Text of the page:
Where Theater Intersects Art

Door poster at pop-up gallery-Art-in-FLUX/Harlem

We normally connect art with music, especially jazz, in Harlem galleries. But new show Art Speaks! featured in a pop-up gallery, pairs visual art with theater.

President Obama Wet Paint by artist Andre Woolery: “the wet paint that Obama has painted will not dry for many years as it is still soaking into the canvas of American’s mind.”

Blacken the Bubble, a theatrical “affirmative action comedy” examines post-racial America. The play follows a Black guy who refuses to “blacken the bubble” on his employment application at a firm that hired him to fix their bad diversity numbers. Presented by Art-in-FLUX Harlem, New York’s hottest movement for pop-up art galleries, the play’s cast and participating artists will be featured in a community talk-back event Art and Identity: Obligation or Choice, Saturday, October 13, 3-5pm, 118th Street, & 7th Avenue (Adam Clayton Powell Blvd.)

“We are thrilled to create positive use of vacant retail spaces that stimulate Harlem’s vibrant emerging artist like Leonardo Benzant,” said Stella, Art-in-Flux/Harlem founder.

The most recent theatrical production that featured art, that I can remember, was Stick Fly. However, the African-American masterpieces on the walls in Stick Fly were not in dialogue with the players. The art work served a purpose for setting a certain bourgeois tone.

In Art Speaks! however, there is a deliberate dialogue between the art and the theater piece. You might say that each art work is talking to the play and visa versa.

Inspired by playwright Eric Lockley’s farce about race, class, gender and sexuality, each artist featured in this show tells their own mixed-media narrative about identity. The gallery artists all live or work in Harlem. All the art on display is for sale and a portion is donated to Harlem children’s programs. A mounted video screen shows excerpts from the theatrical production.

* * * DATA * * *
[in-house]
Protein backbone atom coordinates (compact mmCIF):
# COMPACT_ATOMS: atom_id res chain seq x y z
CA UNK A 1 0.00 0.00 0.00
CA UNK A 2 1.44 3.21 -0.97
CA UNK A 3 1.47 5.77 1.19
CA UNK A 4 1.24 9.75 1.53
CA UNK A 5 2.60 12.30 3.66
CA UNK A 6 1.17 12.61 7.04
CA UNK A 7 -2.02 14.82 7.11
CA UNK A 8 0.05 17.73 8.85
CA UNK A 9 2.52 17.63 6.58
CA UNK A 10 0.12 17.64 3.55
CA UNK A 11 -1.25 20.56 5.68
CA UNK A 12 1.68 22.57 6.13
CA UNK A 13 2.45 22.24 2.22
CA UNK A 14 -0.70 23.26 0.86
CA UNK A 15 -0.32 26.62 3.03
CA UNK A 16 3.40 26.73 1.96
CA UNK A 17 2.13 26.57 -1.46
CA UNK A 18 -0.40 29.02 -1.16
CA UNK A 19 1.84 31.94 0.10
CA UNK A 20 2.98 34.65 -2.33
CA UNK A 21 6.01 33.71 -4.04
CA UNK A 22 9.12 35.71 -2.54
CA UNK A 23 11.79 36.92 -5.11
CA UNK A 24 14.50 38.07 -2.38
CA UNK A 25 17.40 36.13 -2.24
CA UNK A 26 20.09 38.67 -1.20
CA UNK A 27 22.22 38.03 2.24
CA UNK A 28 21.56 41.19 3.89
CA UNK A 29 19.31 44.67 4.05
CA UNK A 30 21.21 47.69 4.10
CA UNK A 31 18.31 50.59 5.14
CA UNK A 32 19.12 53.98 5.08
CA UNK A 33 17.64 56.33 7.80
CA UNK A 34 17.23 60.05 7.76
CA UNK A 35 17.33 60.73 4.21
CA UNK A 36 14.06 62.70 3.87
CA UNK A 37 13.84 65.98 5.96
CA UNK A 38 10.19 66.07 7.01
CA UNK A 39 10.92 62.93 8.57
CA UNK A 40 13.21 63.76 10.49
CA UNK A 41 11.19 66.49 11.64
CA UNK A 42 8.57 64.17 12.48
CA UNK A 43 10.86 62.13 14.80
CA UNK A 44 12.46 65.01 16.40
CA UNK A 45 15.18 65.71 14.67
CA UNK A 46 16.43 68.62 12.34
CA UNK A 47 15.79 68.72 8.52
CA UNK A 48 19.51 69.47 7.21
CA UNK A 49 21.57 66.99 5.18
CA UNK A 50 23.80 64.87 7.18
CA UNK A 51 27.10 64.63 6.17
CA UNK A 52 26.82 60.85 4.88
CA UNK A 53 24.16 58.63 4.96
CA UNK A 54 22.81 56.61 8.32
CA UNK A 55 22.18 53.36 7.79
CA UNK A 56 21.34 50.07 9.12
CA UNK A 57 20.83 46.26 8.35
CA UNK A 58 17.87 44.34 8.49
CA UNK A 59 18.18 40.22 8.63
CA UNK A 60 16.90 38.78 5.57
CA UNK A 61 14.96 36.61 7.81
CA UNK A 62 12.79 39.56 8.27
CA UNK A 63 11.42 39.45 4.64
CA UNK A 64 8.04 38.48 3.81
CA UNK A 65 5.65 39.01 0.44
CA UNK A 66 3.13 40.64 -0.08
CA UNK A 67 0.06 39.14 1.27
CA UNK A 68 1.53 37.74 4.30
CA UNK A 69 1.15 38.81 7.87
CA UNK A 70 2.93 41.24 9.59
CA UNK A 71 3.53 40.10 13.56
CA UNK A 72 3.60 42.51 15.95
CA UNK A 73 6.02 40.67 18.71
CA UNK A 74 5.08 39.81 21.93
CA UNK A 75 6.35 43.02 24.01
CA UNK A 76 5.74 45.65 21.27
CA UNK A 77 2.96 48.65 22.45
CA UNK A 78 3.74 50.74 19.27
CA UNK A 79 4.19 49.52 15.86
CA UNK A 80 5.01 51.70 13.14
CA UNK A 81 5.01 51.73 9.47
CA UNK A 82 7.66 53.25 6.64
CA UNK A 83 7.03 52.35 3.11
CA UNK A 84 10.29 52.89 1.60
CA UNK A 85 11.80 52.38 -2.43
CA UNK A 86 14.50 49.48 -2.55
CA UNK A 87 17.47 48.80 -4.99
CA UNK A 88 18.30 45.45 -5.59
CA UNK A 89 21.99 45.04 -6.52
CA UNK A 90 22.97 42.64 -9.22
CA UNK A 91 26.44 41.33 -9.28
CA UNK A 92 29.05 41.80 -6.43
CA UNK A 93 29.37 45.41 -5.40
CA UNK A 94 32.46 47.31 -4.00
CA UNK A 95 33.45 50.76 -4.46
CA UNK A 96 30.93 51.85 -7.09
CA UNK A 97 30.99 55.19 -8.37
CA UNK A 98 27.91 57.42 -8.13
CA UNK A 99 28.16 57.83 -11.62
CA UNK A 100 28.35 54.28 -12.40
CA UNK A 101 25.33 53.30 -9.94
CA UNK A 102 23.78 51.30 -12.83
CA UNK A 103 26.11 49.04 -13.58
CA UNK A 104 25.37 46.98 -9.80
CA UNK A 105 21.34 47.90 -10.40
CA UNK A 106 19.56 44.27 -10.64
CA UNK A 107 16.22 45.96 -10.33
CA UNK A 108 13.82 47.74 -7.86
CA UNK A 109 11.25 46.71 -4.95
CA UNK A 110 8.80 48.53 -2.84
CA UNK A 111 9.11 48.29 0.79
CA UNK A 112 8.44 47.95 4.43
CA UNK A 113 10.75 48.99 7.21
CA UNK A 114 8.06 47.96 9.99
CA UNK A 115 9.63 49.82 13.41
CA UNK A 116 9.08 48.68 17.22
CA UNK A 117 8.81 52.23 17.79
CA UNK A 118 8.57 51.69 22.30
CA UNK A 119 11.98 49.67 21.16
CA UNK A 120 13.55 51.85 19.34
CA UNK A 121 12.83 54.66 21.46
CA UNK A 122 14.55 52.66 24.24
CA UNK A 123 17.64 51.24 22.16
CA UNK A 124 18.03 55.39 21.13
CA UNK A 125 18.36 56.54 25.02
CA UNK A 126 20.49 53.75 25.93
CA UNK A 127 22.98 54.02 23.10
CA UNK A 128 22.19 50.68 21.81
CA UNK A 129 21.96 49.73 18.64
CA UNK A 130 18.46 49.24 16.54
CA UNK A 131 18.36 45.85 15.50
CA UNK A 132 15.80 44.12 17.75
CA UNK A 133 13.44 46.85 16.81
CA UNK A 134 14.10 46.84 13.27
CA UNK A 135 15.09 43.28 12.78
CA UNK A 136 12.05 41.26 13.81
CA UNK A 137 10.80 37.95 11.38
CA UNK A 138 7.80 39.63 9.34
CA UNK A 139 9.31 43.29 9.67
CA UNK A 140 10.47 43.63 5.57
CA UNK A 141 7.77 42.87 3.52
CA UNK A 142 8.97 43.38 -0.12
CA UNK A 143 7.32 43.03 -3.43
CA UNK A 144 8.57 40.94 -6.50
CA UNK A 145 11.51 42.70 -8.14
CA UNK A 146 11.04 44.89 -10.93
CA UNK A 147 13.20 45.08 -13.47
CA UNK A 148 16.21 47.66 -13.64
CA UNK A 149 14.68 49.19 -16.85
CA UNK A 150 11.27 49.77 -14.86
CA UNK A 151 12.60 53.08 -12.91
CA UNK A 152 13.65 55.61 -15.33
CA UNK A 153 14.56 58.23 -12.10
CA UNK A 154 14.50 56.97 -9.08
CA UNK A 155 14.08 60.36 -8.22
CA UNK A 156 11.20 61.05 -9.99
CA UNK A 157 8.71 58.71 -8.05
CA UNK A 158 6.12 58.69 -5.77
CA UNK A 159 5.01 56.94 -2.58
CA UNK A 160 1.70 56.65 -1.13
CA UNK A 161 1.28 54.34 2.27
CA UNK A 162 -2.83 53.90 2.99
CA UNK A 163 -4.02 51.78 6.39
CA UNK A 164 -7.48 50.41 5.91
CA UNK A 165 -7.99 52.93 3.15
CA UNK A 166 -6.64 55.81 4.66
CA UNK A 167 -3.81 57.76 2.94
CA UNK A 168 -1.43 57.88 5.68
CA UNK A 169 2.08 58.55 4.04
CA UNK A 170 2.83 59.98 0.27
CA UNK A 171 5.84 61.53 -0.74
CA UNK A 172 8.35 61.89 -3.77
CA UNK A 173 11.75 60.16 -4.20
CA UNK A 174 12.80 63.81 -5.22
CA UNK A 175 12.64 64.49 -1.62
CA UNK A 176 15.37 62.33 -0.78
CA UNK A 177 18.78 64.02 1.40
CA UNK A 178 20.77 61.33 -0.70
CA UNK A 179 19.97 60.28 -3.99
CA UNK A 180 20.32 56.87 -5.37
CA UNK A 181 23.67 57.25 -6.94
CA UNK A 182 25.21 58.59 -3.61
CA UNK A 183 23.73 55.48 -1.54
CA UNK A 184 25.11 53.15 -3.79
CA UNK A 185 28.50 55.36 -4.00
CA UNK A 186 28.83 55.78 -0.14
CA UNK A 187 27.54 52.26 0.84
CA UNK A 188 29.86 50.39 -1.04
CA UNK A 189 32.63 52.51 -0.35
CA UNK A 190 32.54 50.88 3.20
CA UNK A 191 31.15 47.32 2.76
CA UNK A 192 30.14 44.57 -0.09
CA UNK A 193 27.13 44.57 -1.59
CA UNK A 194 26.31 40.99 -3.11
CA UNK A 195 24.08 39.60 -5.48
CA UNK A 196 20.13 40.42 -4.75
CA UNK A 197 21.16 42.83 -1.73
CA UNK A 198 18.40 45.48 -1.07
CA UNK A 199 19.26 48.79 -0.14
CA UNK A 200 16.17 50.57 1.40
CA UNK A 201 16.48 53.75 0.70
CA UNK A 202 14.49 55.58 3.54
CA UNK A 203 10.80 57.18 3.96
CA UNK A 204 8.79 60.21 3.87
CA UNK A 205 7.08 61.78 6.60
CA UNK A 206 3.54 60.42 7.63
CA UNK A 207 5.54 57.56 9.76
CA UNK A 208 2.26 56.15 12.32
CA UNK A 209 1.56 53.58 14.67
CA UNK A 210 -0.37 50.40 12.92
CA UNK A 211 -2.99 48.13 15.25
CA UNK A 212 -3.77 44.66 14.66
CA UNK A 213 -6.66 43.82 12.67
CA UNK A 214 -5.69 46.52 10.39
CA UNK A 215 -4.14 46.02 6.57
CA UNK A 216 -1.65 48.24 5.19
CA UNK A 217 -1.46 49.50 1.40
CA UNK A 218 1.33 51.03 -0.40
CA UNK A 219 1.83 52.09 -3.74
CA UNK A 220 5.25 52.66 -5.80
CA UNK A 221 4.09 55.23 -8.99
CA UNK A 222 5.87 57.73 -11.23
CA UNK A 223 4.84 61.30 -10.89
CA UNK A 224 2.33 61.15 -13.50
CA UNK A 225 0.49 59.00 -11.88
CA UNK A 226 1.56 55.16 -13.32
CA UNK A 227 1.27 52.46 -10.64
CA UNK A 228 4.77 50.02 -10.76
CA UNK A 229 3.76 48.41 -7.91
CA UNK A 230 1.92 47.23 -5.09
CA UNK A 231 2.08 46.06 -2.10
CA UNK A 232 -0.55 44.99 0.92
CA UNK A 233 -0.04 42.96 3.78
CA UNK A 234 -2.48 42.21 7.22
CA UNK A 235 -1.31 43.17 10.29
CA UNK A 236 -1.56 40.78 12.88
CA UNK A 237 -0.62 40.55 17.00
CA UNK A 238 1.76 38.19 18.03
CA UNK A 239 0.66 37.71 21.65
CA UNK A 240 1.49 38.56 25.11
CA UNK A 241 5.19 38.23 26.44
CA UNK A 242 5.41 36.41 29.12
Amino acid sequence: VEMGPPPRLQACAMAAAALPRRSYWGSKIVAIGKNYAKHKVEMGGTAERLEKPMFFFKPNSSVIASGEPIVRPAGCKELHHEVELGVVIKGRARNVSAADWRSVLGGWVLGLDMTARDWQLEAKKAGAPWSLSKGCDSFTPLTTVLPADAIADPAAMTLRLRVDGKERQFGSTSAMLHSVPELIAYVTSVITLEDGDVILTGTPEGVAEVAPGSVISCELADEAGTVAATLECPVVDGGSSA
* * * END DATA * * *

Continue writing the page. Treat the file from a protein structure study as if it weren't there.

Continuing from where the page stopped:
“The community response since the show opened last week has been wonderful. We believe that most were thrilled by the amazing ways theater and art can intersect and by the diverse artists assembled by our curator Daniel Pizarro,”’ said Leanne Stella, Art in Flux/Harlem founder/director. “We are thrilled to create positive use of vacant retail spaces that stimulate Harlem’s vibrant emerging art scene, commerce and community.”

Idou Ndoye poses in front of his series called “Facial Scarifications.” His art work is ‘speaking’ to the theater production “Blacken the Bubble” on the topic of ‘identity.’

Senegalese artist Idou Ndoye’s Facial Scarifications deals with African scarifications meant to decorate, beautify or convey complex messages. Such marking can also identify one’s specific tribe, ethnic group or societal rank, he explained.

Dominican artist Leonardo Benzant described his Kalunga Inbetween World Series – Sunset, Twilight and Tierraan allusion to the Middle Passage with its straight line/rod bound by colorful beads and fabric. Each of his mixed-media pieces reflected a quiet and rhythmic Afro-centric sensibility.

“Action:1964” by Jill Knox speaks to the play on ‘identity’ as it relates to “racial struggles and how it’s a fight to count and a fight to be counted.”

The other notable art work on display included: Margaret Rose Vendryes’ African Diva Project; Jill Knox ‘s Black at Heart and Action: 1964; Ivan Forde’s De I section, improvisational spatial collages; Beatrice Lebreton’s Still I Rise, inspired by Maya Angelou’s poem; and Andre Woolery’s President Obama Wet Paint.  The exhibit will be on display through October 21. Blacken the Bubble will be presented October 16-21 at the Harlem School of the Arts (HSA) Theater.

Sowei RuPaul is part of Vendryes’ “African Diva Project,” each one wearing a mask.